I once wrote a story that unintentionally ended up being a kind of a feminist litmus test. Now you might be thinking, wait, I thought you wrote dystopic science fiction?
Let me explain.
The story featured a bold, determined female protagonist with an assertive, unconventional sexuality (and in case you’re wondering what that noise is, it’s the sound of a can of worms opening). She was a tribute of sorts to women I’ve known personally and admired for their strong character and proud, defiant individualism. I had no idea her story would be a literary poke in the eye to many readers, but that’s exactly what it turned out to be.
In hindsight, I probably shouldn’t have been surprised that, for the most part, a certain demographic (white, male, over 50) HATED her. And now that I think about it, maybe I was more surprised by the strength of the reaction than the reaction itself. When I ran early drafts across beta readers, the visceral, red-faced animosity from that certain demographic was not a pleasant thing to be on the receiving end of (I wouldn’t last two hours in Gloria Steinem’s shoes). The words “whore” and “slut” were never used, but the value judgements were unmistakably there, the subtext of their angry feedback, like a shark lurking just below the surface of the water.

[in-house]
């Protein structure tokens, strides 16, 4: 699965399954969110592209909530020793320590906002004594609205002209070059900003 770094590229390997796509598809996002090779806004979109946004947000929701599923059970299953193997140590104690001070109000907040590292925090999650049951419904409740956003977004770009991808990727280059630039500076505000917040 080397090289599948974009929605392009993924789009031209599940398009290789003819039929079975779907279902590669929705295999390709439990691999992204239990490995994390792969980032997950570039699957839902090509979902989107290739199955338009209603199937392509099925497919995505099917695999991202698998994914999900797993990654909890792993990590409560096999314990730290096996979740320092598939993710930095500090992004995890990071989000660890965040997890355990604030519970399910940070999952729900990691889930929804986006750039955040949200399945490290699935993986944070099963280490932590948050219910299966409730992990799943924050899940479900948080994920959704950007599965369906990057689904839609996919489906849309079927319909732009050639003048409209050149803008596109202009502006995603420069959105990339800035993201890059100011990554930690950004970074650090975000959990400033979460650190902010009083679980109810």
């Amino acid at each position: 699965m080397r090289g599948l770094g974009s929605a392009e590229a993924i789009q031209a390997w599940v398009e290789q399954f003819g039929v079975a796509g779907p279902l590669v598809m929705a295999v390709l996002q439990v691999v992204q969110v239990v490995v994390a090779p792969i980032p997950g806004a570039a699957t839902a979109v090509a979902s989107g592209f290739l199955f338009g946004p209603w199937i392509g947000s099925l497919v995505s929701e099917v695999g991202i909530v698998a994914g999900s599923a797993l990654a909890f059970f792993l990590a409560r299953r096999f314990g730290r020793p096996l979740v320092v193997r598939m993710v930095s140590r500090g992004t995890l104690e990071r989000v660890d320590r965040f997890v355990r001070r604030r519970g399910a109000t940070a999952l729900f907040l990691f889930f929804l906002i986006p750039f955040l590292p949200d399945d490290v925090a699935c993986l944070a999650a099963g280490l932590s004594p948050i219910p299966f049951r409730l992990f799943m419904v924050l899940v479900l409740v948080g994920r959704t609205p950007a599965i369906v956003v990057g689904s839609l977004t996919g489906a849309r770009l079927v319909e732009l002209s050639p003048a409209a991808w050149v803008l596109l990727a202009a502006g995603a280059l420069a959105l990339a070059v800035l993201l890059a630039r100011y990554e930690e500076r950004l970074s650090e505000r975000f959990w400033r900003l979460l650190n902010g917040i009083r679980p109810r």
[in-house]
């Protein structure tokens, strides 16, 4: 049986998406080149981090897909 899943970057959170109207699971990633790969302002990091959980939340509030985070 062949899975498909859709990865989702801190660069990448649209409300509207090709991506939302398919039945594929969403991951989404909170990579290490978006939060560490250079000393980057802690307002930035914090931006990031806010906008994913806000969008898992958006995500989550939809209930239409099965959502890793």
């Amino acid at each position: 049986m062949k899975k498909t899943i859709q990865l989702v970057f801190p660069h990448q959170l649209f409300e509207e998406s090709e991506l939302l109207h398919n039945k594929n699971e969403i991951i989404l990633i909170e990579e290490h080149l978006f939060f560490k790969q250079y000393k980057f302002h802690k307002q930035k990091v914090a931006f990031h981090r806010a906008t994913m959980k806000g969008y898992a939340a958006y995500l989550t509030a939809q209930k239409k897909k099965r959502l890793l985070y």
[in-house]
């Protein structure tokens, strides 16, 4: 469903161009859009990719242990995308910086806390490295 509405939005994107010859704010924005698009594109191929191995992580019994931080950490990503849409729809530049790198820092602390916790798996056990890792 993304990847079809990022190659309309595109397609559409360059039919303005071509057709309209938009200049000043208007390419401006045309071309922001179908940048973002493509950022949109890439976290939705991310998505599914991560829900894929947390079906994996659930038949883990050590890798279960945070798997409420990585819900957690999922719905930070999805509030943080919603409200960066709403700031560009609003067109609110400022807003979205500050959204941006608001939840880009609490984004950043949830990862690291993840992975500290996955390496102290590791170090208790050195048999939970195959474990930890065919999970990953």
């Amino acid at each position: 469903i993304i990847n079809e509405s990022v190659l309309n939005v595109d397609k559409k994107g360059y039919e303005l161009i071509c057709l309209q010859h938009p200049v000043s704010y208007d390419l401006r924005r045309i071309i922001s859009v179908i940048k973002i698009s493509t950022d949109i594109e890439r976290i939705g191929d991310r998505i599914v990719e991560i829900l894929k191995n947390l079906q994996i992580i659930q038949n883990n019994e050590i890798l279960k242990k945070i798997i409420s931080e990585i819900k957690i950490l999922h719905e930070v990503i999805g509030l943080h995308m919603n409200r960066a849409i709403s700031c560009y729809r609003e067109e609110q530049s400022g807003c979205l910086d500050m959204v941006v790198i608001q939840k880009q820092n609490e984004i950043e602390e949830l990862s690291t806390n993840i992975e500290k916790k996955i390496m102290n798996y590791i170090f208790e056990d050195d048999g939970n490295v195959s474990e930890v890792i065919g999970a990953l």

Women beta readers, for the most part, liked the character. Imagine that. I eventually sold the story (to a woman editor, respect), and to this day it remains one of my favorites.
The whole situation reminded me of a discussion in an undergraduate literature course, when my professor brought up the topic of the “unintended narrative.” The thinking is that the writer, in addition to the intentional story and its related themes, also imbues his or her work with unintentional meanings and messages. In other words, the artist communicates more than he’s aware of.
Did I write the character intentionally provocative? Yes. Did I think some folks would have a problem with her? Undoubtedly.
But did I deliberately want to take a jab at chauvinists whose laughably archaic views on gender roles have no place in modern, civilized society?
Not really. But you know, that kind of sounds like something I’d do. 😉